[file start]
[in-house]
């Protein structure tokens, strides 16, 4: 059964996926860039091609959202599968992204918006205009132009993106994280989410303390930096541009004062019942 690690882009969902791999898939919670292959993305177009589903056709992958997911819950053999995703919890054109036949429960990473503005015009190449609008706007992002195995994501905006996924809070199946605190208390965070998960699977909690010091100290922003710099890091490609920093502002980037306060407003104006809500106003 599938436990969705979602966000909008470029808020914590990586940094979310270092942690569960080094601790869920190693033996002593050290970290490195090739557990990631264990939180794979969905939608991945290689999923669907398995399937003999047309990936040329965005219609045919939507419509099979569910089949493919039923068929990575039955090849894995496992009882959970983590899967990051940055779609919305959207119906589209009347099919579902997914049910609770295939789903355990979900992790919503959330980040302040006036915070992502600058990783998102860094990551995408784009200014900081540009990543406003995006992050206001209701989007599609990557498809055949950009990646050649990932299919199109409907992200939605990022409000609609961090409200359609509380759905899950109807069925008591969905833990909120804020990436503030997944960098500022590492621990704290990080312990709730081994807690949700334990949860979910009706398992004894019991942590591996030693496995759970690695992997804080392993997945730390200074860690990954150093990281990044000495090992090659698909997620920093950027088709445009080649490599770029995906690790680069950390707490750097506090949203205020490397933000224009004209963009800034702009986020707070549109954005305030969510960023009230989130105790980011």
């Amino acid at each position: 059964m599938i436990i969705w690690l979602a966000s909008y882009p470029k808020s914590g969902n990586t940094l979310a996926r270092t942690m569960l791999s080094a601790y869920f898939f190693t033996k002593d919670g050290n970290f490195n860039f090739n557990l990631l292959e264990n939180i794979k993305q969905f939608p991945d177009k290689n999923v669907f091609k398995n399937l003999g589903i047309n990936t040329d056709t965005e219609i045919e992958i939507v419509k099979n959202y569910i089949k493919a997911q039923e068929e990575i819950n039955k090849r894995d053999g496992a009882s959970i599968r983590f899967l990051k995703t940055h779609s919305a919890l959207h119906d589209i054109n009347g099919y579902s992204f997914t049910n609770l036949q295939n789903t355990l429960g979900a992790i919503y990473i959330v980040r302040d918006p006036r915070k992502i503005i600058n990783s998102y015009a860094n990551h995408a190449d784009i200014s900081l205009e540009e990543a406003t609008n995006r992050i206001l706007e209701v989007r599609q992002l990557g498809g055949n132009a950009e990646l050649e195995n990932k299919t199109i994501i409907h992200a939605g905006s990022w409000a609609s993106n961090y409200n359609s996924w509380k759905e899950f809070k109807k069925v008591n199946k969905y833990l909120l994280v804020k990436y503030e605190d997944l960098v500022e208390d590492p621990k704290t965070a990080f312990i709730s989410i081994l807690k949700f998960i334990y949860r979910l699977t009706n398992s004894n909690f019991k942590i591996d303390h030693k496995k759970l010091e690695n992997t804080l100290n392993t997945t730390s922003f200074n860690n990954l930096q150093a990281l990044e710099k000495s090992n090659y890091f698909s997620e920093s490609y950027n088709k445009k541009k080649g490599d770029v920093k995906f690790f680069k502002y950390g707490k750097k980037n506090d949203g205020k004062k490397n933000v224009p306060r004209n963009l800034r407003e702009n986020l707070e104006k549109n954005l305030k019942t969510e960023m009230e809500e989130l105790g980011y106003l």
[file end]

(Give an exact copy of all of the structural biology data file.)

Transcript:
[in-house]
């Protein structure tokens, strides 16, 4: 059964996926860039091609959202599968992204918006205009132009993106994280989410303390930096541009004062019942 690690882009969902791999898939919670292959993305177009589903056709992958997911819950053999995703919890054109036949429960990473503005015009190449609008706007992002195995994501905006996924809070199946605190208390965070998960699977909690010091100290922003710099890091490609920093502002980037306060407003104006809500106003 599938436990969705979602966000909008470029808020914590990586940094979310270092942690569960080094601790869920190693033996002593050290970290490195090739557990990631264990939180794979969905939608991945290689999923669907398995399937003999047309990936040329965005219609045919939507419509099979569910089949493919039923068929990575039955090849894995496992009882959970983590899967990051940055779609919305959207119906589209009347099919579902997914049910609770295939789903355990979900992790919503959330980040302040006036915070992502600058990783998102860094990551995408784009200014900081540009990543406003995006992050206001209701989007599609990557498809055949950009990646050649990932299919199109409907992200939605990022409000609609961090409200359609509380759905899950109807069925008591969905833990909120804020990436503030997944960098500022590492621990704290990080312990709730081994807690949700334990949860979910009706398992004894019991942590591996030693496995759970690695992997804080392993997945730390200074860690990954150093990281990044000495090992090659698909997620920093950027088709445009080649490599770029995906690790680069950390707490750097506090949203205020490397933000224009004209963009800034702009986020707070549109954005305030969510960023009230989130105790980011």
């Amino acid at each position: 059964m599938i436990i969705w690690l979602a966000s909008y882009p470029k808020s914590g969902n990586t940094l979310a996926r270092t942690m569960l791999s080094a601790y869920f898939f190693t033996k002593d919670g050290n970290f490195n860039f090739n557990l990631l292959e264990n939180i794979k993305q969905f939608p991945d177009k290689n999923v669907f091609k398995n399937l003999g589903i047309n990936t040329d056709t965005e219609i045919e992958i939507v419509k099979n959202y569910i089949k493919a997911q039923e068929e990575i819950n039955k090849r894995d053999g496992a009882s959970i599968r983590f899967l990051k995703t940055h779609s919305a919890l959207h119906d589209i054109n009347g099919y579902s992204f997914t049910n609770l036949q295939n789903t355990l429960g979900a992790i919503y990473i959330v980040r302040d918006p006036r915070k992502i503005i600058n990783s998102y015009a860094n990551h995408a190449d784009i200014s900081l205009e540009e990543a406003t609008n995006r992050i206001l706007e209701v989007r599609q992002l990557g498809g055949n132009a950009e990646l050649e195995n990932k299919t199109i994501i409907h992200a939605g905006s990022w409000a609609s993106n961090y409200n359609s996924w509380k759905e899950f809070k109807k069925v008591n199946k969905y833990l909120l994280v804020k990436y503030e605190d997944l960098v500022e208390d590492p621990k704290t965070a990080f312990i709730s989410i081994l807690k949700f998960i334990y949860r979910l699977t009706n398992s004894n909690f019991k942590i591996d303390h030693k496995k759970l010091e690695n992997t804080l100290n392993t997945t730390s922003f200074n860690n990954l930096q150093a990281l990044e710099k000495s090992n090659y890091f698909s997620e920093s490609y950027n088709k445009k541009k080649g490599d770029v920093k995906f690790f680069k502002y950390g707490k750097k980037n506090d949203g205020k004062k490397n933000v224009p306060r004209n963009l800034r407003e702009n986020l707070e104006k549109n954005l305030k019942t969510e960023m009230e809500e989130l105790g980011y106003l």